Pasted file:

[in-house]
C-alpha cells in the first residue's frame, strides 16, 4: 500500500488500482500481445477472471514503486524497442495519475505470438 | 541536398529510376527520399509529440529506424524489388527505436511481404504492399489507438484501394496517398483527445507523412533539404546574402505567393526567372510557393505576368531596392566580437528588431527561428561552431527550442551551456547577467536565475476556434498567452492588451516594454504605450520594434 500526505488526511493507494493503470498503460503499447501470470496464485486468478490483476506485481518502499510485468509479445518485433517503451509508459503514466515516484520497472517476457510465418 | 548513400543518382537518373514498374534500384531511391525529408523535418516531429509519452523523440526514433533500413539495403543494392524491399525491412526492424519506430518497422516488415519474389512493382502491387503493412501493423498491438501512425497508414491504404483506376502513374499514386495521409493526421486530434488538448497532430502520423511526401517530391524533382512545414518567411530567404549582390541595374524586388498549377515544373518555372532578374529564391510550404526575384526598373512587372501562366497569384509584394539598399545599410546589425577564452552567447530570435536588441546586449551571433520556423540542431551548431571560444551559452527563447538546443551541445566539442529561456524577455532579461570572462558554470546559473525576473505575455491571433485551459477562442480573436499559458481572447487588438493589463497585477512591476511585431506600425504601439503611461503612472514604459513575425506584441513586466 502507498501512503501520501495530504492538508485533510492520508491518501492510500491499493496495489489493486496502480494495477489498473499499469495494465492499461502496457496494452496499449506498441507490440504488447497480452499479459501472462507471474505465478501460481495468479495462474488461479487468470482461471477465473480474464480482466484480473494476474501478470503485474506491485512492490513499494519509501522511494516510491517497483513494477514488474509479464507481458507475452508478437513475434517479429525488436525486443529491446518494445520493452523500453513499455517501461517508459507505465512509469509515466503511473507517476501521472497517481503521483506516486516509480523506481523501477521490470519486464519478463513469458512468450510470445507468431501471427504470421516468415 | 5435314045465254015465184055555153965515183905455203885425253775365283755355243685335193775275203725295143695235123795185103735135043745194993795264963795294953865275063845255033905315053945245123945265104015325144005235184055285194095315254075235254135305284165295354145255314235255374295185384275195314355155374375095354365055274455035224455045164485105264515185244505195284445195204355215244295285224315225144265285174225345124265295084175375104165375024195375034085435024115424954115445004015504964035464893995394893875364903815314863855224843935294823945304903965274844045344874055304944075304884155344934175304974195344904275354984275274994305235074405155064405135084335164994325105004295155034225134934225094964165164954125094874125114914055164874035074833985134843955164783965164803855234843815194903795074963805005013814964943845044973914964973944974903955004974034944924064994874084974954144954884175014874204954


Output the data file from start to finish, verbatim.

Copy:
[in-house]
C-alpha cells in the first residue's frame, strides 16, 4: 500500500488500482500481445477472471514503486524497442495519475505470438 | 541536398529510376527520399509529440529506424524489388527505436511481404504492399489507438484501394496517398483527445507523412533539404546574402505567393526567372510557393505576368531596392566580437528588431527561428561552431527550442551551456547577467536565475476556434498567452492588451516594454504605450520594434 500526505488526511493507494493503470498503460503499447501470470496464485486468478490483476506485481518502499510485468509479445518485433517503451509508459503514466515516484520497472517476457510465418 | 548513400543518382537518373514498374534500384531511391525529408523535418516531429509519452523523440526514433533500413539495403543494392524491399525491412526492424519506430518497422516488415519474389512493382502491387503493412501493423498491438501512425497508414491504404483506376502513374499514386495521409493526421486530434488538448497532430502520423511526401517530391524533382512545414518567411530567404549582390541595374524586388498549377515544373518555372532578374529564391510550404526575384526598373512587372501562366497569384509584394539598399545599410546589425577564452552567447530570435536588441546586449551571433520556423540542431551548431571560444551559452527563447538546443551541445566539442529561456524577455532579461570572462558554470546559473525576473505575455491571433485551459477562442480573436499559458481572447487588438493589463497585477512591476511585431506600425504601439503611461503612472514604459513575425506584441513586466 502507498501512503501520501495530504492538508485533510492520508491518501492510500491499493496495489489493486496502480494495477489498473499499469495494465492499461502496457496494452496499449506498441507490440504488447497480452499479459501472462507471474505465478501460481495468479495462474488461479487468470482461471477465473480474464480482466484480473494476474501478470503485474506491485512492490513499494519509501522511494516510491517497483513494477514488474509479464507481458507475452508478437513475434517479429525488436525486443529491446518494445520493452523500453513499455517501461517508459507505465512509469509515466503511473507517476501521472497517481503521483506516486516509480523506481523501477521490470519486464519478463513469458512468450510470445507468431501471427504470421516468415 | 5435314045465254015465184055555153965515183905455203885425253775365283755355243685335193775275203725295143695235123795185103735135043745194993795264963795294953865275063845255033905315053945245123945265104015325144005235184055285194095315254075235254135305284165295354145255314235255374295185384275195314355155374375095354365055274455035224455045164485105264515185244505195284445195204355215244295285224315225144265285174225345124265295084175375104165375024195375034085435024115424954115445004015504964035464893995394893875364903815314863855224843935294823945304903965274844045344874055304944075304884155344934175304974195344904275354984275274994305235074405155064405135084335164994325105004295155034225134934225094964165164954125094874125114914055164874035074833985134843955164783965164803855234843815194903795074963805005013814964943845044973914964973944974903955004974034944924064994874084974954144954884175014874204954